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Resistance to plague among black-tailed prairie dog populations

Vector-Borne and Zoonotic Diseases

By:
, , , , , and
DOI: 10.1089/vbz.2011.0602

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Abstract

In some rodent species frequently exposed to plague outbreaks caused by Yersinia pestis, resistance to the disease has evolved as a population trait. As a first step in determining if plague resistance has developed in black-tailed prairie dogs (Cynomys ludovicianus), animals captured from colonies in a plague-free region (South Dakota) and two plague-endemic regions (Colorado and Texas) were challenged with Y. pestis at one of three doses (2.5, 250, or 2500 mouse LD50s). South Dakota prairie dogs were far more susceptible to plague than Colorado and Texas prairie dogs (p<0.001), with a mortality rate of nearly 100% over all doses. Colorado and Texas prairie dogs were quite similar in their response, with overall survival rates of 50% and 60%, respectively. Prairie dogs from these states were heterogenous in their response, with some animals dying at the lowest dose (37% and 20%, respectively) and some surviving even at the highest dose (29% and 40%, respectively). Microsatellite analysis revealed that all three groups were distinct genetically, but further studies are needed to establish a genetic basis for the observed differences in plague resistance. ?? 2012, Mary Ann Liebert, Inc.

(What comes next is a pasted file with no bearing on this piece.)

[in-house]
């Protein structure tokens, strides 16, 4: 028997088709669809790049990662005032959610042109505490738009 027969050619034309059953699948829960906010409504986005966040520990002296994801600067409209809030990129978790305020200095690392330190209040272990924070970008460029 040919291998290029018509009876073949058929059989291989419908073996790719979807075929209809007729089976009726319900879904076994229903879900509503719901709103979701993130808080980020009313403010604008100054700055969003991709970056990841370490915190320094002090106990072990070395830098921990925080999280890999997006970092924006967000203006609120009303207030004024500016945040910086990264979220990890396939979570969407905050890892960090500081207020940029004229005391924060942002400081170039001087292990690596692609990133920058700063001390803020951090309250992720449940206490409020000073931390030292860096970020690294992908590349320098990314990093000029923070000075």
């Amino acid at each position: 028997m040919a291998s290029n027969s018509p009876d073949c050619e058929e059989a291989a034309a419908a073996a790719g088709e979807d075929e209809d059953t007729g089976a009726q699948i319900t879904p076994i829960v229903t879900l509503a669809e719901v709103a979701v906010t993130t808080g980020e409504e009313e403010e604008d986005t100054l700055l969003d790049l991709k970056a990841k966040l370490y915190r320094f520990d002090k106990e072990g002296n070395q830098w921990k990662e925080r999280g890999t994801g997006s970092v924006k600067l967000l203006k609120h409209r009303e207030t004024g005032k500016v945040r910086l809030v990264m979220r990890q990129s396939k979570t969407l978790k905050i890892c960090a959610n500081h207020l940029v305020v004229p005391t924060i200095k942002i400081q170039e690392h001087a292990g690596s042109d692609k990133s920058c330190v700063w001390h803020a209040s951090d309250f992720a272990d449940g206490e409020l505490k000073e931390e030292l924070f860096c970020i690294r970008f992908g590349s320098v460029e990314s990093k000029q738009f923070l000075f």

Additional Publication Details

Publication type:
Article
Publication Subtype:
Journal Article
Title:
Resistance to plague among black-tailed prairie dog populations
Series title:
Vector-Borne and Zoonotic Diseases
DOI:
10.1089/vbz.2011.0602
Volume
12
Issue:
2
Year Published:
2012
Language:
English
Larger Work Type:
Article
Larger Work Subtype:
Journal Article
Larger Work Title:
Vector-Borne and Zoonotic Diseases
First page:
111
Last page:
116